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THE lOW DOWN
MONET. MONET, MONET. IT'S A RICH M AN'S
W ORLD. T
o n d e r
s u b j e c t
s the cost of living continues to rise, negotiating a good rate of
pay is more important than ever. But how can you go about
raising your rates when it's challenging enough to raise the
subject in the first place?
It's okay to talk about money
Broaching the subject of payment shows that you value what you do.
It's worth trying to get this right from the beginning. Practise your
approach. Try rehearsing what you plan to say out loud until you
can deliver it with confidence. Money can be hard to talk about.
“Give yourself the okay to talk about money,” says Dave
Webster, MU national organiser for live performance. “Be very
straightforward and make sure you have your business hat on when
you have this conversation.”
This applies whether you're dealing with an industry
professional that has similar discussions on a daily basis, or a
member of the public who has never booked a band before. It's a
business transaction either way, so be sure to treat it like one.
Do your research
Your rates should rise as your reputation grows, but asking a happy client
for more money can feel risky. The trick is to approach the subject in a way
that makes you sound reasonable. It can help to cite external factors such
as inflation, so do your research first.
“The Retail Price Index is a good benchmark for increasing your fees,”
says Dave. “It's also useful to look at any changes in fuel prices and to be
aware of what other musicians are earning.” The MU's suggested minimum
rates are a useful starting point. They can be found at theMU.org or by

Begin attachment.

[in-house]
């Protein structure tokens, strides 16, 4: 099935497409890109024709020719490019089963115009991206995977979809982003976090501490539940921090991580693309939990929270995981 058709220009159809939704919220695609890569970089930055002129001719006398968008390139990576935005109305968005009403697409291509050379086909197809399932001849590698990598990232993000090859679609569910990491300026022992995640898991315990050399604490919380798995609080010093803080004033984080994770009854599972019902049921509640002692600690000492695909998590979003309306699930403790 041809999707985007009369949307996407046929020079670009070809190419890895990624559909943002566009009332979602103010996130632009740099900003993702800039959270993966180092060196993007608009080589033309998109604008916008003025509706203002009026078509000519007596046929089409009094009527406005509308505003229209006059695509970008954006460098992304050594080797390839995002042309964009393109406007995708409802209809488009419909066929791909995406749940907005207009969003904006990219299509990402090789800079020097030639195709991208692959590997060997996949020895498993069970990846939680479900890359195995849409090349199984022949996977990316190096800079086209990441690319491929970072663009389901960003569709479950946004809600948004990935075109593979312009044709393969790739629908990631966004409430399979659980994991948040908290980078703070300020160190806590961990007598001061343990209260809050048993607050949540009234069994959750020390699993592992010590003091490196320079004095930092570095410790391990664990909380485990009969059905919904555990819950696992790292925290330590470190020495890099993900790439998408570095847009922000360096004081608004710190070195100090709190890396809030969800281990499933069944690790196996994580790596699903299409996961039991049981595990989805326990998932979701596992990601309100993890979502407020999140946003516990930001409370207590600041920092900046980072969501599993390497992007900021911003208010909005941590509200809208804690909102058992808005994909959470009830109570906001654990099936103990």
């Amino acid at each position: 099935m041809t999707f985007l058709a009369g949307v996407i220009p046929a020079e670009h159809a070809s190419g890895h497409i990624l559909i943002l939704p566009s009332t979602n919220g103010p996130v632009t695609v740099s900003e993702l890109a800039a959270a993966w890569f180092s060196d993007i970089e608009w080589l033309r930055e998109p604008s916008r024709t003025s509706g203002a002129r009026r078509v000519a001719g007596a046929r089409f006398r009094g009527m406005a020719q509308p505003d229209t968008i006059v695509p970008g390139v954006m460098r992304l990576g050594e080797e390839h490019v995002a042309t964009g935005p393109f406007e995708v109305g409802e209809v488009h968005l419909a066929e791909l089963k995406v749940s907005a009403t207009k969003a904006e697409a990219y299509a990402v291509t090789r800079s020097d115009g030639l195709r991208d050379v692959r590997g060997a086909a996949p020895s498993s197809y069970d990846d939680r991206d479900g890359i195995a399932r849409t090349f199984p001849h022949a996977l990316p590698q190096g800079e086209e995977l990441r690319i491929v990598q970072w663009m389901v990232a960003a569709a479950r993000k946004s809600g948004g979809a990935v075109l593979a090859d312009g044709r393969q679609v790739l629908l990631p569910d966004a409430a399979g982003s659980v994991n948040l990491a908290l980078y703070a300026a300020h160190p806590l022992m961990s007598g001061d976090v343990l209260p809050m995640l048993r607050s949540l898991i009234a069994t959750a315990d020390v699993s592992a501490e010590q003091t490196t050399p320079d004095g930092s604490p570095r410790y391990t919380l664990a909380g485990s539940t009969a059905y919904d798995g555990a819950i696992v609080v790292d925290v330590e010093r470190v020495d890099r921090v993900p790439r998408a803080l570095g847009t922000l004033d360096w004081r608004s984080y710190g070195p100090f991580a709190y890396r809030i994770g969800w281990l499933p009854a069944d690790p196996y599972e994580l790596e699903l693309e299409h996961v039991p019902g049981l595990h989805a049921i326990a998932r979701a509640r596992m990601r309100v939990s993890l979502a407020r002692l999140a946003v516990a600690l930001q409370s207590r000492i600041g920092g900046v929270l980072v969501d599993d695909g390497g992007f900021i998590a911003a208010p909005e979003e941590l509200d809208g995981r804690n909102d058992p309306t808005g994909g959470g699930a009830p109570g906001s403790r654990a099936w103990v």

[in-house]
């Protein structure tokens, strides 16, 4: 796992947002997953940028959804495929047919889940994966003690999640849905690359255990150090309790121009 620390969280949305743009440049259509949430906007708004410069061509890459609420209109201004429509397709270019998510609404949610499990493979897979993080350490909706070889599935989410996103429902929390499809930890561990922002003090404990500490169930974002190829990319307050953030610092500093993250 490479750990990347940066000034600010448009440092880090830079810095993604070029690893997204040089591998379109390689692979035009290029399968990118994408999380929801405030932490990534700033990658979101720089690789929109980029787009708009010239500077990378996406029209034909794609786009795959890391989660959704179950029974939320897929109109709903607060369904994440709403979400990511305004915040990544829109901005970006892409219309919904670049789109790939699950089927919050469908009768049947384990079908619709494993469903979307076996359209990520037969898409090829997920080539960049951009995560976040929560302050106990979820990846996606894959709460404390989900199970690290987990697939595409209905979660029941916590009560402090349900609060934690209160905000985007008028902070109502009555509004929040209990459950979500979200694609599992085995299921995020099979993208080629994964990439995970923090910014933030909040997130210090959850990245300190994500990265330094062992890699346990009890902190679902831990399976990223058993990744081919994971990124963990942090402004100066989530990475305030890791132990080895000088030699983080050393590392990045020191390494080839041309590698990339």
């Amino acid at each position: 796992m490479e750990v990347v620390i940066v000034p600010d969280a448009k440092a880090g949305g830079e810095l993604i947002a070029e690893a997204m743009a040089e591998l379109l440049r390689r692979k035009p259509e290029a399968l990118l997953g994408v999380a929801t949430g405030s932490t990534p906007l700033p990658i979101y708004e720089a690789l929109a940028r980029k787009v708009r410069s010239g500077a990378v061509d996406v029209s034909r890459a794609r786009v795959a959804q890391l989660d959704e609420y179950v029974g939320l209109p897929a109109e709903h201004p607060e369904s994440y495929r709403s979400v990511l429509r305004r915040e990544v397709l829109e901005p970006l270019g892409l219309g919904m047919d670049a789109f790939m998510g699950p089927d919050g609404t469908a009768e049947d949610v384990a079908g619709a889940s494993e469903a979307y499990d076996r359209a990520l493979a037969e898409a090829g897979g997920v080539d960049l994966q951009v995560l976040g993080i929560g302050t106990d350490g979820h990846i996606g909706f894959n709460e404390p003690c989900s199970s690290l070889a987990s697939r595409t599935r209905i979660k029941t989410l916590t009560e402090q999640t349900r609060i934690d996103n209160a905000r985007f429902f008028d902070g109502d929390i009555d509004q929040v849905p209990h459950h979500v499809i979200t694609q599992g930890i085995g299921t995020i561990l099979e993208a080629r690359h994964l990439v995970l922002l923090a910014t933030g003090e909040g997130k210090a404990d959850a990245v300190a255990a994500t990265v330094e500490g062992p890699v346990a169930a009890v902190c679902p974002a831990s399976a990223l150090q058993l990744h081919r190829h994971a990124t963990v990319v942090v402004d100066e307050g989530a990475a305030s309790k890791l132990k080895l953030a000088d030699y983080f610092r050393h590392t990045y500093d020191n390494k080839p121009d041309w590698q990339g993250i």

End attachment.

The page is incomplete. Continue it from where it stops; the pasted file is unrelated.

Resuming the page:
contacting your regional office.
Try to see the fee from the client's perspective. If they've suggested a
price, they're unlikely to have plucked it from thin air. If it's a function,
what's the overall budget? If you are booking a gig, will there be room
to manoeuvre after the venue has covered its costs? And when there's a
middleman involved, it helps to know how big a cut they're taking.
People are less likely to feel short-changed if they understand what they
are paying for, so it's a good idea to keep things as transparent as possible -
especially if you work in education.
“Whoever engages you, whether schools or parents, they need to know
what they are paying for,” says Dianne Widdison, MU national organiser
for education and training. “Being open about your charges and policies
will encourage professionalism on both sides.”
Remember to differentiate between the price you charge and the
amount of profit you'll see after taking off tax, travel and other costs, as
well as factoring in the time commitment involved.
We all want to get paid fairly, but talking about money can be hard. For
more advice on negotiating a better fee, get in touch via theMU.org.
MU members get access to a range of career development advice. If
you're considering a change, contact your regional office and book
a one-to-one with your MU official for bespoke advice. For general
advice and more information about how to join the Union, please visit
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